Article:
The 1951 Plane Crash: Remembering Helen Fishbeck

They say that history repeats itself and the rather sombre topic of today's blog is a reminder of just that. Exactly ten years before Sabena Flight 548 crashed en route to Brussels, Belgium killing the entire U.S. figure skating team - almost to the month - another American skater's dreams were cut short in a horrific air tragedy.

Born January 28, 1930 in Detroit, Michigan to Lloyd and Bernice Fishbeck, Helen Lois Fishbeck was a talented junior skater who trained in Michigan in the winter and in New York at summer camps in Lake Placid. In March 1948, she was even a guest soloist at the Ann Arbor Figure Skating Club and University Ice Skating Club's joint show "Melody On Ice". Incredibly, she had turned professional in her mid-teens, taking up coaching jobs in Detroit and Lake Placid before completing a stint coaching at Akron's Iceland in Ohio in the winter of 1950/1951.

Although Helen loved passing on her knowledge to younger skaters, she still had a great drive and passion to perform and that winter auditioned for Ice Follies. She got the job and was set to join the tour rehearsals on Sunday, March 26, 1951 in Milwaukee in anticipation of a March 29 opening night, according to The Milwaukee Sentinel. On March 25, after teaching at Iceland in the morning she boarded a small pilot plane with a thirty six year old Akron detective named Clarence Kitchen who rented the plane from Akron Airways where he was a part-time flight instructor, twenty three year old student at Ohio State University James J. Longstreth and Ernest H. White, a twenty five year old flying student and Goodyear Aircraft Corporation employee. With a little help from her friends, Helen had absolutely no intention of missing her first day of work with Ice Follies the next day.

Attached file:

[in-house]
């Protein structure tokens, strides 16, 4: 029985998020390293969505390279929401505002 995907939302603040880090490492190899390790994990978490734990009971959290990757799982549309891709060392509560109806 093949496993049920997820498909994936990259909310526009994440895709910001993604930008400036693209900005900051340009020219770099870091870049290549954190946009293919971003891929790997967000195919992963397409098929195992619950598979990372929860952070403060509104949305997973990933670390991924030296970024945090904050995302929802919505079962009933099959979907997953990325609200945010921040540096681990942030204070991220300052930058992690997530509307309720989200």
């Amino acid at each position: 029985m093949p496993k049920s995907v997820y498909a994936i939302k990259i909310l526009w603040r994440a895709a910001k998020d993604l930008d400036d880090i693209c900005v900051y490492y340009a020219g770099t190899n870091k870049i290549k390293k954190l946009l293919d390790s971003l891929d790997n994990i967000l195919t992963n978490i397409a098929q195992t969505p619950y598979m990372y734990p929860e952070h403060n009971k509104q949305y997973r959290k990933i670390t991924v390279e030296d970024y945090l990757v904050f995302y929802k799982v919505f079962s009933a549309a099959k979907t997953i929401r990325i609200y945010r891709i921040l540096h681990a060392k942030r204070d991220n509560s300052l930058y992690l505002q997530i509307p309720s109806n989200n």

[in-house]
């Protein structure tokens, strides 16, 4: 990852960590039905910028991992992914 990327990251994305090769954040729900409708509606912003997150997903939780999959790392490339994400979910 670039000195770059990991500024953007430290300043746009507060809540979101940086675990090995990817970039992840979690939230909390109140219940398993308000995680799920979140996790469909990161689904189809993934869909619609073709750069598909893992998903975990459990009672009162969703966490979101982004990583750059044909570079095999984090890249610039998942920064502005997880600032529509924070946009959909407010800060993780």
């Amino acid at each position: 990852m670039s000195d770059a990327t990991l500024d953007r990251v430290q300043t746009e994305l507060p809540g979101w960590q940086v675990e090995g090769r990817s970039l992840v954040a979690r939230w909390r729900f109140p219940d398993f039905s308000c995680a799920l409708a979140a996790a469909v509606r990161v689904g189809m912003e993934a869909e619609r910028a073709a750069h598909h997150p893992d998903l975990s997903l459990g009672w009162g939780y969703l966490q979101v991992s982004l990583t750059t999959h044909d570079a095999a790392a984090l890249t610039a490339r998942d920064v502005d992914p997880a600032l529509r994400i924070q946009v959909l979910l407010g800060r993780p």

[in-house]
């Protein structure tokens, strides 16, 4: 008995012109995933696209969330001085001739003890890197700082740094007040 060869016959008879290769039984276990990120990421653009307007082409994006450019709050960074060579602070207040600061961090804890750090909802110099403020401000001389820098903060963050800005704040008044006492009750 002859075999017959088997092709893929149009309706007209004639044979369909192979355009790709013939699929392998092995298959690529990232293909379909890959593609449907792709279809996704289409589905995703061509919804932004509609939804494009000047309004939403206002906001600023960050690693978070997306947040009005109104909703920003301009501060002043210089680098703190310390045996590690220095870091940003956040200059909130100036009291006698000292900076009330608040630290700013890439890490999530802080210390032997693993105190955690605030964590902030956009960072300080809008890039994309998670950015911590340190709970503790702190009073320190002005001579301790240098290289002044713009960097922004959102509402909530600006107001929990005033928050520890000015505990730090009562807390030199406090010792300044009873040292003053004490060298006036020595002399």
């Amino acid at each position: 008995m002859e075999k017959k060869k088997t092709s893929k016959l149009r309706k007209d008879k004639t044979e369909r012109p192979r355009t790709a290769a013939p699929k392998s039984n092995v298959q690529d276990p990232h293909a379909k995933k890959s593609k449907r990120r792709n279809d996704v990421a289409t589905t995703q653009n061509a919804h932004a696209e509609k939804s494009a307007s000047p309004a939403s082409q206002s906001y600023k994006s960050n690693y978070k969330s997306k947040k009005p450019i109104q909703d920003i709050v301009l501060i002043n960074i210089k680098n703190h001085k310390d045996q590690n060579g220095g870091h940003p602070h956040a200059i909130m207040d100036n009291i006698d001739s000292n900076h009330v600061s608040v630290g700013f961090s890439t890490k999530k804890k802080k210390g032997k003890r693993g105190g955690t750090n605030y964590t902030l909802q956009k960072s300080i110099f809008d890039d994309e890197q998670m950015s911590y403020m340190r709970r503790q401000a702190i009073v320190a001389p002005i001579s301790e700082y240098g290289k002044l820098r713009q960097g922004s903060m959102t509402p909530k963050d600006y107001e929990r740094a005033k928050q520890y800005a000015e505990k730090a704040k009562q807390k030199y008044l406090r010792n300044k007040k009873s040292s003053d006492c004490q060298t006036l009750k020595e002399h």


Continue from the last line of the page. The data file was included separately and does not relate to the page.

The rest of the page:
Things didn't work out that way at all. The March 26, 1951 edition of "The Toledo Blade" explained, "a few minutes after the red cabin Stinson left Akron - and within a mile of clear skies over Cleveland - the craft got into trouble in a cloud bank. Residents near the Brooklyn Heights farm where it crashed said the plane spiraled down from the clouds, tried to level off, and tore through roadside treetops - some six inches thick. As the damaged craft roared along for another half-mile, the left wing broke away, the engine and propeller broke loose, and the fuselage, with its four occupants, ended up a twisted mass of metal that had to be torn apart by trucks and chains." Sadly, Helen and her three travelling companions were all killed.

After the crash, two administration safety officials from Cleveland began working with C.E. Stillwagon of Romolus, Michigan's Civil Aeronautics Board conducted a formal investigation of the crash and the victims were taken to the Cuyahoga County morgue, where Helen's parents had to identify her body. I couldn't even imagine how heartbreaking and painful that must have been. Her autopsy lists her cause of death as "multiple contused, compound comminuted fractures of 85% of all the bones in the body, lacerations of the thoracic and abdominal and pelvic viscers. Laceration and a isceration of the brain. Airplane accident." Not sugar coating anything, the twenty-one year old skater would have probably suffered terribly.

We all read and watch the news to some extent. Earthquakes in Nepal, shootings in churches, "weapons of mass destruction", civil unrest, missing airplanes... It's hard to wrap your head around it all. Although the loss of a whole generation of U.S. figure skaters, coaches and officials ten years later would capture international headlines and threaten to decimate American skating's future, from that tragedy came a wonderful appreciation of the love of skating of those individuals who died in Brussels that day like Maribel Vinson Owen and her daughters. That said, I felt it was just so important that I share the story of another young skater whose dream of a bright future in figure skating was cut short in a very similar way. Helen, you are remembered.

Skate Guard is a blog dedicated to preserving the rich, colourful and fascinating history of figure skating. Over ten years, the blog has featured over a thousand free articles covering all aspects of the sport's history, as well as four compelling in-depth features. To read the latest articles, follow the blog on FacebookTwitterPinterest and YouTube. If you enjoy Skate Guard, please show your support for this archive by ordering a copy of the figure skating reference books "The Almanac of Canadian Figure Skating", "Technical Merit: A History of Figure Skating Jumps" and "A Bibliography of Figure Skating":